[​IMG]

    Only if there is a cure for that.
     
  16. Your loin looks great, I have one in the fridge now that I wish to do. I would appreciate your recipe and also more detail on the injecting part of the process. Thank you!!
     
  17. reinhard

    reinhard Master of the Pit OTBS Member

    Ya that loin looks great!!  We got a sale on them here at 1.99 per pound.  Putting one in the brine myself [Pop's brine] later today.  Reinhard
     
  18. tjrr

    tjrr Newbie

    Here's the recipe I used:

    Mild Cure for pork or beef

    For each 2 lb of meat, mix together:

    3.25 oz water

    .16 oz sodium tripolyphosphate

    .08 oz pink curing salt

    .015 oz sodium erythorbate

    .67 oz salt

    .95 oz fructose

    until dissolved.

    Place the meat in a close-fitting deep container. I use a plastic steam-table pan that's a little wider than big pork loins or eyes of round and roughly as long as my smoker racks.

    Inject as much of the solution as possible using a Cajun Injector or the like. I poke in a couple of times at each end and once or twice downward in the middle. By then there's usually solution running out the holes in the meat. Pour any remaining solution into the container. Drizzle over:

    .2 oz (1 tsp) molasses

    Cure for several days (3 or 4 days is probably about the minimum, a couple weeks the max.) Turn over the meat every day or so, as there probably won't be enough solution to completely cover the meat.

    Before smoking, if you like, shake on some coarse ground white or black pepper or a mix of pepper, red pepper flakes, allspice and a bit of cloves. Smoke with your choice of wood (I like apple or cherry) at 150F for 12 to 16 hours, then turn the heat up to 200F until the meat is at least 156F internal temperature. It's then ready to eat either hot or cold. If I don't serve hot off the smoker, I bake at 300F for 1.5 to 2 hours. I think they taste even better that way than straight from the smoker. And you can make a few and refrigerate or freeze. They keep really well.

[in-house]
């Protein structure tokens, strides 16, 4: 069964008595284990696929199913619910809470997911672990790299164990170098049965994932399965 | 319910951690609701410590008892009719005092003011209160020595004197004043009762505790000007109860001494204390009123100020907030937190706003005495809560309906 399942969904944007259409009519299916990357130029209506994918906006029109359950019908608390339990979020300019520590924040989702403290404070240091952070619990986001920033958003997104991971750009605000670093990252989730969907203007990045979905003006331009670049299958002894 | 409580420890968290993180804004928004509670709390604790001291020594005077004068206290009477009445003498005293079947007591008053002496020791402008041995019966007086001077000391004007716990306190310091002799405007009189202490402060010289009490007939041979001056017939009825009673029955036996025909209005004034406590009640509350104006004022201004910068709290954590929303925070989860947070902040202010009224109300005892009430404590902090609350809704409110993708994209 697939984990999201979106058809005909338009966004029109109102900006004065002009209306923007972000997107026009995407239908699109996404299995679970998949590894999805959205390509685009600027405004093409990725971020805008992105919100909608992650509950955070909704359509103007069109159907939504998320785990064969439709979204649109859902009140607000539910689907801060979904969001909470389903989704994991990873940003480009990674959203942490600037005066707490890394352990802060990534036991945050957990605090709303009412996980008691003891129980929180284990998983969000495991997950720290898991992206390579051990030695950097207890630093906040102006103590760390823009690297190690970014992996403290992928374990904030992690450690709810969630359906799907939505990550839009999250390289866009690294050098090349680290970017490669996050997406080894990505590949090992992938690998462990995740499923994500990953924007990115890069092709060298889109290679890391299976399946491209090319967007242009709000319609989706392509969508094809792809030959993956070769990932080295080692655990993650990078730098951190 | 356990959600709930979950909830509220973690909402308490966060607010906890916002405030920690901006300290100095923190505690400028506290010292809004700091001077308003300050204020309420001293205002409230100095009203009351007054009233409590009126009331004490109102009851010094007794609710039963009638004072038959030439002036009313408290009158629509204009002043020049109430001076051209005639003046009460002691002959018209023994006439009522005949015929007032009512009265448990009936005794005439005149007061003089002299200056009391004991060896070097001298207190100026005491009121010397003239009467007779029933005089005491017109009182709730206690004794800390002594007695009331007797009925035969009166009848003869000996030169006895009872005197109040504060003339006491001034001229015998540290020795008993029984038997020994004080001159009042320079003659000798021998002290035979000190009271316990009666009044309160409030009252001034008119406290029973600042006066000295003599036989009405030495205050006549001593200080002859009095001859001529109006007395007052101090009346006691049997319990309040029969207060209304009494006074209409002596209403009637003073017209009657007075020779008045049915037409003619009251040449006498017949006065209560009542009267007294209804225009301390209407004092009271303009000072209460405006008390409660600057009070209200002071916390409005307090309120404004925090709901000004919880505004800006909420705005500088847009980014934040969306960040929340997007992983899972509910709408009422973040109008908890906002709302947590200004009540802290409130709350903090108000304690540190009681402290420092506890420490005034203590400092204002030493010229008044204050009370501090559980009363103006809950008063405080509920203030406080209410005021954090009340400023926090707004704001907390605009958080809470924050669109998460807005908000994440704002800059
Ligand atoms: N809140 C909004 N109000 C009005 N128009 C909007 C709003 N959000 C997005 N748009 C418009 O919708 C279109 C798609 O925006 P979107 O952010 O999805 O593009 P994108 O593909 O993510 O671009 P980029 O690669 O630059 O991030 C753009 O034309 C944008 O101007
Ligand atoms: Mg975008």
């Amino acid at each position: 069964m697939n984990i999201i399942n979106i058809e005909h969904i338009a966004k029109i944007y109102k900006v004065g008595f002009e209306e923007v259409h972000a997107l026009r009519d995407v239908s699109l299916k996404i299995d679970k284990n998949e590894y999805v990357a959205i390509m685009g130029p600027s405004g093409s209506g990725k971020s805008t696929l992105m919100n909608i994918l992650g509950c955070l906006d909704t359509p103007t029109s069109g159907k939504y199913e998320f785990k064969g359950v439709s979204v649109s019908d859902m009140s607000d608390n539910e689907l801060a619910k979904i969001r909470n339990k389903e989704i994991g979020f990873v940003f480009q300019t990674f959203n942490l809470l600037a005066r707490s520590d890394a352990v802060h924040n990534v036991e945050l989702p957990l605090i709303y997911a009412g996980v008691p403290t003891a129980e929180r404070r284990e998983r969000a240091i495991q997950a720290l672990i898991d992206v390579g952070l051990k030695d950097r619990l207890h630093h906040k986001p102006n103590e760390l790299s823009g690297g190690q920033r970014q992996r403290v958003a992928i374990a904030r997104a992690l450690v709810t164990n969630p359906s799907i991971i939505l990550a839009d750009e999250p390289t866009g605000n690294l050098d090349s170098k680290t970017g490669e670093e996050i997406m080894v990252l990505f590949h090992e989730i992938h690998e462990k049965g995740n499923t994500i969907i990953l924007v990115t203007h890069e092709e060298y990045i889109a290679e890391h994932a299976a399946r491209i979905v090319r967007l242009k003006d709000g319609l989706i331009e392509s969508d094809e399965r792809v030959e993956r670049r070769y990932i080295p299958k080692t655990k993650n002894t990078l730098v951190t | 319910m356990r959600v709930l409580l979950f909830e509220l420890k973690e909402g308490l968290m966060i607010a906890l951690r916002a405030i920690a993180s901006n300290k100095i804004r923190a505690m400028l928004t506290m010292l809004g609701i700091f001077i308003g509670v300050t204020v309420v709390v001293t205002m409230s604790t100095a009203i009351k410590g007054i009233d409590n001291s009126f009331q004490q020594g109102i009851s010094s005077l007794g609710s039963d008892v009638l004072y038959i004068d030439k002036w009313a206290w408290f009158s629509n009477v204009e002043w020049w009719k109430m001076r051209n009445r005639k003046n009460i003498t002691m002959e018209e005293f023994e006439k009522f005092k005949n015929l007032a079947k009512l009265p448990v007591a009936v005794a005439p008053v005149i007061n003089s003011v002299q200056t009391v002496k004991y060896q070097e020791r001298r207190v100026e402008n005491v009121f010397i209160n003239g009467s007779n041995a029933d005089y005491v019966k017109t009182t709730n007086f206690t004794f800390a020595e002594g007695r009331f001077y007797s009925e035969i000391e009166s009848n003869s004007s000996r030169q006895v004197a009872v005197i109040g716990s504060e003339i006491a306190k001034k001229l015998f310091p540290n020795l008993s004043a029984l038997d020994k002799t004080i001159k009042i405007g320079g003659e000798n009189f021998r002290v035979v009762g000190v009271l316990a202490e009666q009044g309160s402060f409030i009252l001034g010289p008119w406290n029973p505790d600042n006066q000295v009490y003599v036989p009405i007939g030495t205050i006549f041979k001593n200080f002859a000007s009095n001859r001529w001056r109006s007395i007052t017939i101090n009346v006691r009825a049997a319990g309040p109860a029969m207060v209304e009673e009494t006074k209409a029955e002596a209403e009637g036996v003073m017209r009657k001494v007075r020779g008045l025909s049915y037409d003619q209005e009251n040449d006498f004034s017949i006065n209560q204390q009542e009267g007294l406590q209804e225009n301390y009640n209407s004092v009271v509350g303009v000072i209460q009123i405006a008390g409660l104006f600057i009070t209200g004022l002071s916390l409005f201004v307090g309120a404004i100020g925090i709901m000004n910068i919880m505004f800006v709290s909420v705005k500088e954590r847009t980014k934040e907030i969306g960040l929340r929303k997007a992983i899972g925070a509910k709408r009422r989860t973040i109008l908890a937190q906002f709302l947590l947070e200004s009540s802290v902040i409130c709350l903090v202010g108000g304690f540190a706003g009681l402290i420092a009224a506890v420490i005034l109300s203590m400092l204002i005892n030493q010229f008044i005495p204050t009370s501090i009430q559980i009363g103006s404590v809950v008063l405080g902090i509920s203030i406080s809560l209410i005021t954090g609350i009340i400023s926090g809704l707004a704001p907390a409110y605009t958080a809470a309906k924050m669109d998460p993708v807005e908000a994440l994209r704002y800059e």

Some recipe substitutions and notes:

    Phosphate: You can leave this out if you don't have it or are opposed to its use. It does keep some additional moistness in after the long smoking.

    Erythorbate: Ditto re leaving out. I nearly always use it in cured meats because it cures faster, somewhat prevents color fading and supposedly reduces nitrosamine formation.

    Fructose: Fructose is sweeter than regular sugar and I think has a bit lighter taste. I call this my "Mild Cure" recipe because it's not very salty and quite sweet. Substituting an equal amount of regular sugar will still be pretty sweet. Using an equal weight of dextrose gives more of what I'd consider an average ham sweetness but still a fair amount of body. That's all pretty subjective. Try fructose if you can get it. I bet you'll be favorably impressed.

    Injecting: I advise never injecting mixtures with molasses, soy sauce or powdered spices. The brown colors and powders don't disperse well through the meat and make what I think is an ugly slice. If you want to use those ingredients, put them on the outside of the meat either during curing or during cooking.

    Hope this is of value...
     
  19. Thank you!
     
  20. oldschoolbbq

    oldschoolbbq Smoking Guru OTBS Member

    Nice looking Loin. Did curing it change the flavor ? What temp. was the IMT ?